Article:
If we are talking about cyborg capacities and biohackers, we could for example talk about Black women* forced to birth yearly offspring for 20 years, birthing in the field and continuing to work on the field, still dancing to drums and receiving orixás that safeguarded their health. […] We can mention Mammies that lived until 125 years old to tell the story of how they protected their 30 plus year forcibly extracted breast milk: when breast feeding the master’s children they called upon loa to slow down the oxytocin and prolactin release, so coming back to their own lactating children they still had some of the thick milk that was otherwise destined to strengthen white babies. We must talk about the Jim Crow laws that allowed a person to buy their freedom after 15 successful pregnancies, pushing folx to develop dances, foods, and prayers that would strengthen and flexibilize the pelvic floor.
Sosa’s artistic work continues this examination; in the video “Cosmic Ass,” she investigates the relationship between twerking (and other pelvis-centric dance traditions) on fertility and contraception, and discusses their relation with the experience of Blackness, ancestral knowledges and bodily autonomy. The artist also holds “Twerkshops” where participants are encouraged to encounter pelvic movement as a acts of pleasurable resistance; she remarks that the events “have a lot of different functions. One of them is transmitting this sacred movement that is therapeutic and medicinal, but I think my main goal is to create and sustain community” (Sosa 2016). Sosa’s work, though undeniably rooted in an profound engagement with the curses and wounds enacted by coloniality, focuses on pointing toward new, revolutionary pathways. Her utter rejection of the respectability politics that so often plague hegemonic feminism (and which, she remarks in “Cosmic Ass,” often lead to a dismissal of twerking as a valid feminist practice) revels in the excess attributed to Black bodies. In Sosa’s work, a space of excess becomes a space of intersectionality; a terrain where the intricate connections between racism, ableism, and cis-hetero-patriarchy can be teased out and examined, and from which practices of rejection and resistance can emerge.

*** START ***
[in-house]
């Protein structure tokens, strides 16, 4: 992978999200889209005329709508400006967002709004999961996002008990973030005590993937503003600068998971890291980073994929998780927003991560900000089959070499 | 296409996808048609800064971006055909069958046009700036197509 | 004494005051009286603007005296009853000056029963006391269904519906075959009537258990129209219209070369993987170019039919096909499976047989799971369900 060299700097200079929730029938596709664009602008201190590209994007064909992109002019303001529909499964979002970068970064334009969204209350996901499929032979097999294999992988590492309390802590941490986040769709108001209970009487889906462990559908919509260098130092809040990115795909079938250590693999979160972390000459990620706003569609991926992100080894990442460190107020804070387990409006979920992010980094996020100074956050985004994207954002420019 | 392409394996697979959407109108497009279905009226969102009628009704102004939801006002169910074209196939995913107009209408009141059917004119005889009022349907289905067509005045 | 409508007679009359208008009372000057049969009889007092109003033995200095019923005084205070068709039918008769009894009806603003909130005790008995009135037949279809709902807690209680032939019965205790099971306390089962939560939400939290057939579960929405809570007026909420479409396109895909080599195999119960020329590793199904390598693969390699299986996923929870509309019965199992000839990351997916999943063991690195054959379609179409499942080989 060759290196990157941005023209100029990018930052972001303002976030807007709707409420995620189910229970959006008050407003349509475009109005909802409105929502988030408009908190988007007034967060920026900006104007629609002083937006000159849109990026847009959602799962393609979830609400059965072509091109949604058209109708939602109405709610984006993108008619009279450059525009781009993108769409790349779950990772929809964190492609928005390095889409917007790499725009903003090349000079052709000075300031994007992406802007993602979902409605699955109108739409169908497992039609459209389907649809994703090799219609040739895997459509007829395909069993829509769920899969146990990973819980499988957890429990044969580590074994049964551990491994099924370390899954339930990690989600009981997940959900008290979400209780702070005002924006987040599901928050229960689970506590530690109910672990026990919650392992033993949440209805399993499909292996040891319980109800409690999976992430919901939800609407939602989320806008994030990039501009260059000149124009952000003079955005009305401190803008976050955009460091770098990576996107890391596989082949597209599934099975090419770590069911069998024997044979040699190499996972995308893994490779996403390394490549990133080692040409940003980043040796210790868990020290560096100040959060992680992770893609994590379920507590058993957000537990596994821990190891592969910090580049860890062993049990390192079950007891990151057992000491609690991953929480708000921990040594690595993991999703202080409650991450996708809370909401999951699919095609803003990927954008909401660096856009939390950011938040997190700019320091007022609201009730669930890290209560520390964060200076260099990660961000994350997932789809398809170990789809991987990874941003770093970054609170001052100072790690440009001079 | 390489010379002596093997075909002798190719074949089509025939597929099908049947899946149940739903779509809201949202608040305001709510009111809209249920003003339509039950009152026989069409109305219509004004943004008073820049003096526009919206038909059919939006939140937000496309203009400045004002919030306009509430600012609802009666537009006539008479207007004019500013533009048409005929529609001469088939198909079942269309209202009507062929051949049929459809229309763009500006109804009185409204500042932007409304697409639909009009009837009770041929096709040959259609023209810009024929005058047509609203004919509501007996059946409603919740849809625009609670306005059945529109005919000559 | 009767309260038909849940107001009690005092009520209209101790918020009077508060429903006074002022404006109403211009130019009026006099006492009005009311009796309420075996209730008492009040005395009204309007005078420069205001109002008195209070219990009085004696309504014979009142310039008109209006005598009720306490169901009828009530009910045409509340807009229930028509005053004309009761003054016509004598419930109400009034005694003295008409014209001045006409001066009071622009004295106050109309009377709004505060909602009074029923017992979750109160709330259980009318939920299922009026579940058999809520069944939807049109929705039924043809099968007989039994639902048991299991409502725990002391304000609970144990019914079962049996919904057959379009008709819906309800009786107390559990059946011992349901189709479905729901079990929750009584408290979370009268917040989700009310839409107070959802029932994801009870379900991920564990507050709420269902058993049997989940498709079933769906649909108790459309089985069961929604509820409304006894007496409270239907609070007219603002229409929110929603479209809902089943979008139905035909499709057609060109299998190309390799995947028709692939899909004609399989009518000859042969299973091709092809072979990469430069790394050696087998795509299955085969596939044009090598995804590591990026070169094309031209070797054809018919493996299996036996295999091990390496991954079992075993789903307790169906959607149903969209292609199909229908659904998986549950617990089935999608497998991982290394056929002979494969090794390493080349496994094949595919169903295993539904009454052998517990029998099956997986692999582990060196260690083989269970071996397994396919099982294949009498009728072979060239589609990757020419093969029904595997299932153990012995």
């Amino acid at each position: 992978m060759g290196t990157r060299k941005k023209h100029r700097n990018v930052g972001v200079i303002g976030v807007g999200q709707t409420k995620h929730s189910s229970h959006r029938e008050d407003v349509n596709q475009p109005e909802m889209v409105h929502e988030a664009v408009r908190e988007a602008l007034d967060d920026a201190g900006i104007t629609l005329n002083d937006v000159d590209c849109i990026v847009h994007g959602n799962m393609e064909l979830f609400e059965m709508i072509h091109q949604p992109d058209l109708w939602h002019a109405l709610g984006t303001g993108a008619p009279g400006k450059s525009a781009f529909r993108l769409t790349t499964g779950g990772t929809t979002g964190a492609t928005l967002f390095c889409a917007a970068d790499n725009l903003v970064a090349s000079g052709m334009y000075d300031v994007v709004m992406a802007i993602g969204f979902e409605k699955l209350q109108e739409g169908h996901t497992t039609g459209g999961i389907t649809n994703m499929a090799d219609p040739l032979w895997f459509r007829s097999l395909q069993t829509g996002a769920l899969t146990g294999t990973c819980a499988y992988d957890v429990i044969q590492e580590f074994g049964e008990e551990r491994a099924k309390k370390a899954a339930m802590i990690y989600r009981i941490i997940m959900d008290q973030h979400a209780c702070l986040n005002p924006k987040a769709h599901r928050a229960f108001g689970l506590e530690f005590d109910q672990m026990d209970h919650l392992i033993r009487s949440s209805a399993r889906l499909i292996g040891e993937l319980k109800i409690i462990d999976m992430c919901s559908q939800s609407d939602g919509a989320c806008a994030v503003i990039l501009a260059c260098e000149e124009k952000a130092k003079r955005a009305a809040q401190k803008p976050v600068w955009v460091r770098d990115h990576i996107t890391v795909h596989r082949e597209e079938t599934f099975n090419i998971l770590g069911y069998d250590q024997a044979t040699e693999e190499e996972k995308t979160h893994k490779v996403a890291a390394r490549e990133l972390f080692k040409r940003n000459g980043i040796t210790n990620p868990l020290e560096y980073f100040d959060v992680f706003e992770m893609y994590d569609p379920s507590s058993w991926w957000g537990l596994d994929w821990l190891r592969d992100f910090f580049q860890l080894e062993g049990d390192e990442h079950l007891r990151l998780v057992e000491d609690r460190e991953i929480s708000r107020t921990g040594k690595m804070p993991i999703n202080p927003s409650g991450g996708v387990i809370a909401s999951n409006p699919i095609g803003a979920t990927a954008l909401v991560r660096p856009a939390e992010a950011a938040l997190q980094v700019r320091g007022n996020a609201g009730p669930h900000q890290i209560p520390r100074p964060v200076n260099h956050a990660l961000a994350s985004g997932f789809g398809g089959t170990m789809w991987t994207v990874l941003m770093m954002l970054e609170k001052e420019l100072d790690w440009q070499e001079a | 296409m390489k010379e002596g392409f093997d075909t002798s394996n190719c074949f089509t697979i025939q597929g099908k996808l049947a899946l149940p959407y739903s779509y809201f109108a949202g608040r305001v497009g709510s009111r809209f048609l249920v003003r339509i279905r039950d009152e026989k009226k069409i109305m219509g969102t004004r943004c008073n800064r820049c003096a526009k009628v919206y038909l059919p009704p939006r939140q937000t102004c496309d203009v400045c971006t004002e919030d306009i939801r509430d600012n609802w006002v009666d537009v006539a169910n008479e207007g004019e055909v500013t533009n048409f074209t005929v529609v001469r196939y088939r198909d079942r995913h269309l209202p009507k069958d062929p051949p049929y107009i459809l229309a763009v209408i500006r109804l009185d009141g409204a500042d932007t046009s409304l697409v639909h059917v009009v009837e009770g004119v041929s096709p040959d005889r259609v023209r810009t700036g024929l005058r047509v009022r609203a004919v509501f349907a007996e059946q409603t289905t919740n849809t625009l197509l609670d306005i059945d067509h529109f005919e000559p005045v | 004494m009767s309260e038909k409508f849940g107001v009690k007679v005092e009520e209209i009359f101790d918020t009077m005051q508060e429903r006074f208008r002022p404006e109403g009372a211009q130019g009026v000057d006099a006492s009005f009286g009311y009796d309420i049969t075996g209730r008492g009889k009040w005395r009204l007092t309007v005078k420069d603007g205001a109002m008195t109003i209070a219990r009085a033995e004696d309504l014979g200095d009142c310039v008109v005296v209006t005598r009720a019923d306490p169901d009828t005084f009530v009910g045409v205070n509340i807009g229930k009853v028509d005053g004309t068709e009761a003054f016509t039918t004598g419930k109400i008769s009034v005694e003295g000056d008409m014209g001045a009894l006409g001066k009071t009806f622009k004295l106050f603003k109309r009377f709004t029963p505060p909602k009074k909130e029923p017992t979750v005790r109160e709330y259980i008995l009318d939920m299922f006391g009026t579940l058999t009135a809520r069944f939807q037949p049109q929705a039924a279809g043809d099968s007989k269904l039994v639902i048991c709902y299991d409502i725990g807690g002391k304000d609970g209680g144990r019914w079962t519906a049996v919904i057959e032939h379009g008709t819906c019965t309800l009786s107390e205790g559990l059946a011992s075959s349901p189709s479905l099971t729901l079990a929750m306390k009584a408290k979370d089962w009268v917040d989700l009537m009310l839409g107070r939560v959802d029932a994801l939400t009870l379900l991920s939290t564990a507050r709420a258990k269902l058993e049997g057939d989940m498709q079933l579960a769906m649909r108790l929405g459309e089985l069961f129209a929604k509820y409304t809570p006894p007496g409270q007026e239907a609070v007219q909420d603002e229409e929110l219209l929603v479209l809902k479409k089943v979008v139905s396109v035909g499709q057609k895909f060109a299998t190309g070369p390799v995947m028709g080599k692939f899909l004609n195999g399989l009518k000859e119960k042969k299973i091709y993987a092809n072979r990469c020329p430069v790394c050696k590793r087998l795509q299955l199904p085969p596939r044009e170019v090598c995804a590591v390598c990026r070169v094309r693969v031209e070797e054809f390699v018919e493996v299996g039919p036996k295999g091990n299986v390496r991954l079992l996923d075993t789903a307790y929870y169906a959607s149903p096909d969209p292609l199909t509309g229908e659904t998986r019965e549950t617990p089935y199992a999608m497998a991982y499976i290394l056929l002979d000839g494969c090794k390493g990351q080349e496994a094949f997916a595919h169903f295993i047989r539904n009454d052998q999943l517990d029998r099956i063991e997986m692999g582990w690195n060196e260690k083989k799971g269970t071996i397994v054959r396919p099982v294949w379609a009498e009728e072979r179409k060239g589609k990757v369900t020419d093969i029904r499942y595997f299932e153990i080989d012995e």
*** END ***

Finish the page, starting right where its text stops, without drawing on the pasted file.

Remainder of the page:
Similar themes surface in the work of French-Guyanese-Danish new media artist Tabita Rezaire, who in the installation “Sugar Walls Teardom” examines the often ignored racist history of gynecology. J. Marion Sims, considered by many to be the ‘father’ the field, developed his techniques by experimenting on Black enslaved women’s bodies held in medical plantations (Dudley 2012). Sims chose women who were already suffering from vesicovaginal fistulas — an abnormality in which the bladder becomes connected to the vagina and leads to urinary incontinence, amongst a number of other problems. Fistulas most often were the result of excessively long labor during childbirth — a situation often brought about by the harsh conditions in which enslaved folks were subjected to in the first place. Sims did not use anesthesia, and performed as many as 30 procedures on one of his subjects, known as Anarcha. Rezaire grapples with this painful history in “Sugar Walls Teardom,” remarking that “Black womxn’s wombs have been central to the biomedical economy […] Biological warfare against Black womxn is still pervasive in today’s pharmaceutical testing, forced sterilizations, contraceptive experiments, among other malicious health practices” (Rezaire 2017) and demanding from the viewer a critical reflection on the exploitation and consumption of Black bodies and Black suffering for the benefit of others; the installation consists of a pink gynecological chair, flanked by a screen in which a video essay is playing. It draws a powerful image — the psychedelic colors and the intense 90s aesthetic of the video, the bright, cheerful pink of the chair and surrounding walls tracing a deep contrast with the the history of suffering they hint towards.
Yet, the installation also pays homage to Anarcha, Betsey, Lucy, and countless other Black womxn, celebrating the womb as a “the original technology.” Her work — like that of Sosa — points toward futures built through community and exchange, and where pleasure and joy are fundamental revolutionary strategies to break down the curses of colonialism. In a 2016 communication to Juan Villoro Ruiz, Zapatista Spokesperson Subcomandante Galeano remarked that “the arts look into the deepest recesses of the human being, and rescue its essence […] Unlike politics, art concerns itself not with readjusting the machine. Instead, it does something more subversive and disquieting: shows the possibility of another world. (Comandante Galeano 2016). Bold, yet gentle and caring, decolonial practices embody the most exciting and disruptive potentials of art: those of education, of healing, and of a communal visualization of alternative, counter-hegemonic, contextual futures. Let us revel in our excesses; let us, together, become witches, and monsters, and cyborgs.